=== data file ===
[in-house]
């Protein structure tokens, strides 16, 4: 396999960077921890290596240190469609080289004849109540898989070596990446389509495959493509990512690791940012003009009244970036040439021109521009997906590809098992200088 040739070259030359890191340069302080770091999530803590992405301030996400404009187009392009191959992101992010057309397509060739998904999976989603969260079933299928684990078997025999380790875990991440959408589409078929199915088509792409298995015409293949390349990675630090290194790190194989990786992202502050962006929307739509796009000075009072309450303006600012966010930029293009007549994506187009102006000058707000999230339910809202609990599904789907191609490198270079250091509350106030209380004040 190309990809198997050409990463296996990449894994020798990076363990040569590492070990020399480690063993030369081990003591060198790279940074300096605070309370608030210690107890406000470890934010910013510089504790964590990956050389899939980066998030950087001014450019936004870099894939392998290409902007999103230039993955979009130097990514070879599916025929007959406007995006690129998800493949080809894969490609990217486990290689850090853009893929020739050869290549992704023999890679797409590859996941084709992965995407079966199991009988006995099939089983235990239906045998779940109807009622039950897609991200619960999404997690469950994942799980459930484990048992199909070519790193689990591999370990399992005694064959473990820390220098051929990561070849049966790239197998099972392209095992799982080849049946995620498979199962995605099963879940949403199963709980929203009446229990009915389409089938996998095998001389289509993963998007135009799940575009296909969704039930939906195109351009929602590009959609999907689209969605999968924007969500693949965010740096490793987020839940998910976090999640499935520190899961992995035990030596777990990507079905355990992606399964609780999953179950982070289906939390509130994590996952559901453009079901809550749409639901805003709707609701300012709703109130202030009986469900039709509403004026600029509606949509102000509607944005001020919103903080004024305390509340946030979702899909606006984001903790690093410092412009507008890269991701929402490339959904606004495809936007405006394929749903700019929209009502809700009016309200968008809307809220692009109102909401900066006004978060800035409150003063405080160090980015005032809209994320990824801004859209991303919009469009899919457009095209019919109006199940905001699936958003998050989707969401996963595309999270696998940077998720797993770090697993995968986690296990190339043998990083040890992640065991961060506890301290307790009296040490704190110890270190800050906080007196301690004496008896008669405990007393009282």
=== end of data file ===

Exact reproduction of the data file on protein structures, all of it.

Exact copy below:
[in-house]
């Protein structure tokens, strides 16, 4: 396999960077921890290596240190469609080289004849109540898989070596990446389509495959493509990512690791940012003009009244970036040439021109521009997906590809098992200088 040739070259030359890191340069302080770091999530803590992405301030996400404009187009392009191959992101992010057309397509060739998904999976989603969260079933299928684990078997025999380790875990991440959408589409078929199915088509792409298995015409293949390349990675630090290194790190194989990786992202502050962006929307739509796009000075009072309450303006600012966010930029293009007549994506187009102006000058707000999230339910809202609990599904789907191609490198270079250091509350106030209380004040 190309990809198997050409990463296996990449894994020798990076363990040569590492070990020399480690063993030369081990003591060198790279940074300096605070309370608030210690107890406000470890934010910013510089504790964590990956050389899939980066998030950087001014450019936004870099894939392998290409902007999103230039993955979009130097990514070879599916025929007959406007995006690129998800493949080809894969490609990217486990290689850090853009893929020739050869290549992704023999890679797409590859996941084709992965995407079966199991009988006995099939089983235990239906045998779940109807009622039950897609991200619960999404997690469950994942799980459930484990048992199909070519790193689990591999370990399992005694064959473990820390220098051929990561070849049966790239197998099972392209095992799982080849049946995620498979199962995605099963879940949403199963709980929203009446229990009915389409089938996998095998001389289509993963998007135009799940575009296909969704039930939906195109351009929602590009959609999907689209969605999968924007969500693949965010740096490793987020839940998910976090999640499935520190899961992995035990030596777990990507079905355990992606399964609780999953179950982070289906939390509130994590996952559901453009079901809550749409639901805003709707609701300012709703109130202030009986469900039709509403004026600029509606949509102000509607944005001020919103903080004024305390509340946030979702899909606006984001903790690093410092412009507008890269991701929402490339959904606004495809936007405006394929749903700019929209009502809700009016309200968008809307809220692009109102909401900066006004978060800035409150003063405080160090980015005032809209994320990824801004859209991303919009469009899919457009095209019919109006199940905001699936958003998050989707969401996963595309999270696998940077998720797993770090697993995968986690296990190339043998990083040890992640065991961060506890301290307790009296040490704190110890270190800050906080007196301690004496008896008669405990007393009282």